Valerie posted a blog about country stuff and animals being part of our [very informal] heritage. Or rather our kids' heritages. Apparently her kids cry at the animals at fairs and such. I tried to comment on her blog and realized I was making a whole post of my own so I decided to re-address the entire thing on my own blog. Y'know, so all of you can read it. You're welcome, hold your applause.
A bit of back story: we grew up on 2 acres surrounded by berries and cows. We were in the country. Over the years we had cows, ponies, horses, dogs, cats, and gigantic gold fish (which is a whole other story). I don't know if it's entirely accurate for me to consider myself a country girl but I do. Especially when you consider the flip side; I am NOT a city girl by any means. I tend to explain it to people, when it comes up, as "we would ride our bikes on the packed dirt roads of the berry fields, hang out by the irrigation ponds (those dumb boys we grew up with swore that you could see the leaches on the water. I don't know if it's true), and my neighbor was a butcher. Yes, I know butchers could live anywhere but this particular butcher worked at home. Does that give you a better idea?
Also, my high school had a barn. Once I trot that one out people get the idea. We were in the country.
Anyway, the big thing to do in Lynden is to go to the fair. At least, if you're a kid. There is virtually nothing else to do all summer because there is nothing else around but more berries and cows.
I have been to several other fairs, some of them in "country" areas. Way rural areas like the crap hole area we're in now. (secretly it's growing on me but don't tell. It's only because I know there's an end in sight.) These fairs all have barns for cows, among other animals. The one we are close to has one cow barn. One. Maybe it's the size of the local population, right? Hmmm... Okay, the one in Spokane has like 2 barns for cows. Seriously. Maybe three. I doubt it.
The Lynden fair has 2.6 million cow barns.
Maybe that's an exaggeration but it's a lot. And the horses, don't get me started. The local fair has 2 rows of pens for the horses. They have maybe a total of 30 horses. I'm guessing but I bet I'm fairly accurate. The Lynden fair has like 4 horse barns. And they are big. BIG. They have them arranged by types of horses, they keep them done up all pretty, they have shows for pulling the carriages/carts/whatever you call thems. They have barrel racing every night.
Anyway, as kids we would follow along behind our parents WHINING about getting to the carnival part. Because we were too dumb to realize the animals were the fun part and the carnival was the scary part. The older I got the more I wanted to spend time in the barns and the less I wanted to ride the rides. I guess it really came to a head the year I threw up over the double ferris wheel edge and it landed on a girl I knew. I didn't like her but I did know her. She still doesn't know it was me who did it. I have ridden very few rides since then.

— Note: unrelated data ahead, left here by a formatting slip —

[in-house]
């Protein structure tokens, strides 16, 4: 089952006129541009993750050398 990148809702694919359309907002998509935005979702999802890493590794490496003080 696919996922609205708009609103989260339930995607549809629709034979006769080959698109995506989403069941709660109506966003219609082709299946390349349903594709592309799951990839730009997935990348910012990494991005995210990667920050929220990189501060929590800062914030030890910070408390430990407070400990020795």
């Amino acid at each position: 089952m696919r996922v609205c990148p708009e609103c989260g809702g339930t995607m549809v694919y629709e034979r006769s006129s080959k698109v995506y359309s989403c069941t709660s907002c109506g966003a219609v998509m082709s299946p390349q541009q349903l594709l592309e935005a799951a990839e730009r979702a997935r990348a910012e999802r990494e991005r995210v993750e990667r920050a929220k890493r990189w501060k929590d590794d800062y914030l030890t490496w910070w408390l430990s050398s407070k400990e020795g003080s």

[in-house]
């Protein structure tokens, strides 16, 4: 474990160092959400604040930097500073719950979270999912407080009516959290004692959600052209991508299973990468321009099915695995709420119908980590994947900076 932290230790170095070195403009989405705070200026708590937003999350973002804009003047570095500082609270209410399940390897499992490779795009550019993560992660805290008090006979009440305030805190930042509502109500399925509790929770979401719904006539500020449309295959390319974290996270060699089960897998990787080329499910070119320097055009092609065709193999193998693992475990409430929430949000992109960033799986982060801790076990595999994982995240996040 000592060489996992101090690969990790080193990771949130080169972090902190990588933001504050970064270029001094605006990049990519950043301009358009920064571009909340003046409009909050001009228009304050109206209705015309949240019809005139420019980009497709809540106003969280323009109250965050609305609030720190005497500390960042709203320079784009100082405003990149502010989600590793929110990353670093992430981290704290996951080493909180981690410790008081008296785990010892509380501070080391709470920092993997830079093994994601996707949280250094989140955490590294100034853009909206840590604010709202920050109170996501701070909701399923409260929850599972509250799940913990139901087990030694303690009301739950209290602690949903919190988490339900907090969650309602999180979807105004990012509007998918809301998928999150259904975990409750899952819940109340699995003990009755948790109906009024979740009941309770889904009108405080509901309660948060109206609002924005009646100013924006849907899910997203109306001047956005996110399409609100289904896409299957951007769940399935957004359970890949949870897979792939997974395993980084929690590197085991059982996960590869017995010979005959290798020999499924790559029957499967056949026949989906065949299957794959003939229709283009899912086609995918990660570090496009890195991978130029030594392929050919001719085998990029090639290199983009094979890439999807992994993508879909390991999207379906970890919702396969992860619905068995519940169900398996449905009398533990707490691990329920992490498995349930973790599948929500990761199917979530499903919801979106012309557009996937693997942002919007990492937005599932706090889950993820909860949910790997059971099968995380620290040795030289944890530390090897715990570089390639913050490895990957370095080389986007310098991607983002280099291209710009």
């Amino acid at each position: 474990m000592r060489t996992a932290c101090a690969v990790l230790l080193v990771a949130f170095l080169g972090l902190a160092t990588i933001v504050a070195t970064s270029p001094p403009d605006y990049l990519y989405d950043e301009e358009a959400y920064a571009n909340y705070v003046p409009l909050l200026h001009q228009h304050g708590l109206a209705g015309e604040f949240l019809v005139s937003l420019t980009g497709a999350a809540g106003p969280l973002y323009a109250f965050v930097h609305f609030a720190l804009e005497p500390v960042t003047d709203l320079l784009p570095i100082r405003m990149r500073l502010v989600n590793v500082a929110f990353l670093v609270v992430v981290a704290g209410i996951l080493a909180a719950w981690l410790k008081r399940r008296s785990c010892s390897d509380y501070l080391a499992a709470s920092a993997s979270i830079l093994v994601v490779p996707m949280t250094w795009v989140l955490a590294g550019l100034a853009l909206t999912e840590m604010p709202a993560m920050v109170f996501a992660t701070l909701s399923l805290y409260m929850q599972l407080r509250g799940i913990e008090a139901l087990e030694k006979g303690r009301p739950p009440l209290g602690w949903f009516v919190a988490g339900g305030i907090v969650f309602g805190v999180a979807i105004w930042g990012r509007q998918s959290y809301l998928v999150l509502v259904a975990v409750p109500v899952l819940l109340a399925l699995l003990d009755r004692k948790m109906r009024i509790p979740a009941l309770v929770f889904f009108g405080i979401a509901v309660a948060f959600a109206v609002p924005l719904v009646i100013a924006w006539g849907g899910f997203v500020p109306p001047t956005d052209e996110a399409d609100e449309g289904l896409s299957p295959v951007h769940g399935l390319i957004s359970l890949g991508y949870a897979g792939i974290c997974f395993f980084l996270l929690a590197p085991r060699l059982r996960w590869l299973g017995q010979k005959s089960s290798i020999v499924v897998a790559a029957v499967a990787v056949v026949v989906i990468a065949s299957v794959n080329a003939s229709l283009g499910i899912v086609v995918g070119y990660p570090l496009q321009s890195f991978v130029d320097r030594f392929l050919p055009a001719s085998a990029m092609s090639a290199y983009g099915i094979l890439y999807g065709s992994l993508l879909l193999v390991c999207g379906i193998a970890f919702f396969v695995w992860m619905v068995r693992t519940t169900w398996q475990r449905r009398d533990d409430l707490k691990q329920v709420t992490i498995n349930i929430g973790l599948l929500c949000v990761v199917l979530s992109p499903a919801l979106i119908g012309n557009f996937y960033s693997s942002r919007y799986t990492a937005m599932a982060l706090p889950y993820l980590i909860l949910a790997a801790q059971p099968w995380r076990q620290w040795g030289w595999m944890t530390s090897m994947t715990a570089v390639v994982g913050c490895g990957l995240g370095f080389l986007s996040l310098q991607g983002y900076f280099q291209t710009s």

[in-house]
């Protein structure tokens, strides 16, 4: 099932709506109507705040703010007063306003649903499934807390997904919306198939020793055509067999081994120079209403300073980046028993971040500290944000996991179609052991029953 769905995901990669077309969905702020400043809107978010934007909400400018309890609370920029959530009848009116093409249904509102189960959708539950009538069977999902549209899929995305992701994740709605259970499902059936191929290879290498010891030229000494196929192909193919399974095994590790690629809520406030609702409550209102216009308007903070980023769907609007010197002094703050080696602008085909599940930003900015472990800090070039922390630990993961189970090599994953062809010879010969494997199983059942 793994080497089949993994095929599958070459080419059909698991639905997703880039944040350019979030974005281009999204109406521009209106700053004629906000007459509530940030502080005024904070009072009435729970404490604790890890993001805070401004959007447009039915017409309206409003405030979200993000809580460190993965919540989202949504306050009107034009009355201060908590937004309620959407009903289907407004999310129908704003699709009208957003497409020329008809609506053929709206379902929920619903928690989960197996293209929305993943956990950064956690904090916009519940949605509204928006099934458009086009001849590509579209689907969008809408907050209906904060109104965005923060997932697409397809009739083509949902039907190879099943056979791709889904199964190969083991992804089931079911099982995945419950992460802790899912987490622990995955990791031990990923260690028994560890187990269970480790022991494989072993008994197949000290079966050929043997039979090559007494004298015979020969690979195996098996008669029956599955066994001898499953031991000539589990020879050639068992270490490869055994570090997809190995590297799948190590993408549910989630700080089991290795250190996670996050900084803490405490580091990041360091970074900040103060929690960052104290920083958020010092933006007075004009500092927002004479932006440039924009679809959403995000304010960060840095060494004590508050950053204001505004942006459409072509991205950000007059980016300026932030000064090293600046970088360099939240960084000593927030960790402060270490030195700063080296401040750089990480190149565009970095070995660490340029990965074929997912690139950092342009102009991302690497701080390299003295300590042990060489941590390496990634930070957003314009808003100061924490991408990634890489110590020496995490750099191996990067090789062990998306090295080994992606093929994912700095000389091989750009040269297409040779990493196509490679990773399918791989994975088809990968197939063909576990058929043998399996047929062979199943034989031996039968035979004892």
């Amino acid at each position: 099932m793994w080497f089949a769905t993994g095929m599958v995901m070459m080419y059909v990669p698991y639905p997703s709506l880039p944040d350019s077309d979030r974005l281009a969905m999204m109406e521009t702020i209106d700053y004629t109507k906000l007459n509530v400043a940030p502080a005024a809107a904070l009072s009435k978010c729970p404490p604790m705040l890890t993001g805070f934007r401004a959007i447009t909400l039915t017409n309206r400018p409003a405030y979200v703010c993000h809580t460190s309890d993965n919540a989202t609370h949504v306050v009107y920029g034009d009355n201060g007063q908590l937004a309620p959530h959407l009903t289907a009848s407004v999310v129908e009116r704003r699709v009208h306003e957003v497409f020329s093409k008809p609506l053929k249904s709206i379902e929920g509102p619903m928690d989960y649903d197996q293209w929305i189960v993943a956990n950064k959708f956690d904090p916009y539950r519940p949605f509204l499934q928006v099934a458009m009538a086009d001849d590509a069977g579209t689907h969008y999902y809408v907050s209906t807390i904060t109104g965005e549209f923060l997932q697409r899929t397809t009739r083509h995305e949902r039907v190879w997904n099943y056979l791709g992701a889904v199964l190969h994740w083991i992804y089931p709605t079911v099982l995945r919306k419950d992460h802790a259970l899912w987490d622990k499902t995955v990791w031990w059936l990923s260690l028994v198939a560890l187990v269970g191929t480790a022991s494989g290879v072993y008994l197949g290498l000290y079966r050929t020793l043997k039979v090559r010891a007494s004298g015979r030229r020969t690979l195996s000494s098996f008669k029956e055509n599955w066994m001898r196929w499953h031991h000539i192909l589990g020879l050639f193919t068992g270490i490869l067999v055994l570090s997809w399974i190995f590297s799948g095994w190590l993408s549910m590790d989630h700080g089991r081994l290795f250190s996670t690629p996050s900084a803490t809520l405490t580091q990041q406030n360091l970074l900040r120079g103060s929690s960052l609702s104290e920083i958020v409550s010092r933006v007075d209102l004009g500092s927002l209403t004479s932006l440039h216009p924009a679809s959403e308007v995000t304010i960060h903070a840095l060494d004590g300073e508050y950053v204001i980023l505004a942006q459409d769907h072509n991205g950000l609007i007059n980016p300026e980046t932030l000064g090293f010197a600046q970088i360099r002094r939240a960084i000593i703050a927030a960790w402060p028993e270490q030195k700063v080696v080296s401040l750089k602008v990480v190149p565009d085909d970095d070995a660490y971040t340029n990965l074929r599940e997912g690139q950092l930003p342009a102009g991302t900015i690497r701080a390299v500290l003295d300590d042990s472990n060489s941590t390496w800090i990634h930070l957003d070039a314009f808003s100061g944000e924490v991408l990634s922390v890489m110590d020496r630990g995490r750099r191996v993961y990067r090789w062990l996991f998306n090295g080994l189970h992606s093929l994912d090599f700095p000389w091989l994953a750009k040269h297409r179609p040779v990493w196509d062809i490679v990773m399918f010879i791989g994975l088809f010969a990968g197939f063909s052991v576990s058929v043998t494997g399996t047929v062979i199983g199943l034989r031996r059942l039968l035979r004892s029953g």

I don't know what it is about the barns. I love the smells. I have a favorite kind of cow. (Jersey) I have favorite horses and I love to look at their manes and tails all done up in bows and fanciness.
Brandon was allergic to something in the horse area. We never figured out if it was the horses or the hay or the dust or a combination or what. We found this allergy out by going to the fair when we were engaged. There we were all settled in for the show in the grandstands. We had walked the barns and been fine. Then the barrel racing and other pre-show horsiness (ha ha ha!) started. As they ended that and the stage started to roll forward for Mark Chesnutt to start his performance, Brandon stopped breathing. Or breathing regularly. He started gasping and wheezing and turning slightly purple. So we left the grandstands and found the EMT station (under the grandstands). Those guys were not prepared for what came in the door at them. They scrambled around, finally gave him a HUGE dose of Benedryl and sent him on his way.
It worked but we did not get to go back to the show. I understood. (in retrospect, I never should have married a guy who can't do horses. Apparently flashing neon signs couldn't get me to see this)
This was also the end of fairs with Brandon for quite a while. I still took Alex and the girls as they came along. Once Brandon started going with us again he'd just wait well up wind of the horse barns while we walked through looking at all the goodness and thrilling as the stallions got all worked up and whinnied so loud.
So do my kids cry when we go to the fair? No. My kids have realized this is part of what makes summer worth living through. This is the reason we don't give in and melt in July; we would never get to the fair in September.
The great thing about Eastern Washington (there's just one great thing) is the fairs have rodeos. Last year we went to the fair and caught the rodeo. The kids got so bored/cold/over it we had to leave well before Aiden and I were ready. This year we got smart. We put the fair early in our day, left after lunch and barns and 3 rides each, and made the kids EARN the right to go back to the fair for the rodeo that night. We stopped on the way back and got snacks out the wazoo and packed coats. We got all dressed up, country style, with the girls all wearing our heeled boots and the boys wearing boyish things.
Why did this work so well for us? I think it is due to the fact that they all have different reasons for wanting to go to the rodeo. The girls like to see the rodeo princesses and queens. They watch as those girls go racing by on their horses waving and smiling all made up and sparkle-y. We got to wave at them all last year and the girls were hooked. Alex, he likes to go because of the princesses and queens. Yeah, my boy has discovered girls and those country horse riding girls are apparently at the top of his list.
Oh well, at least they don't cry.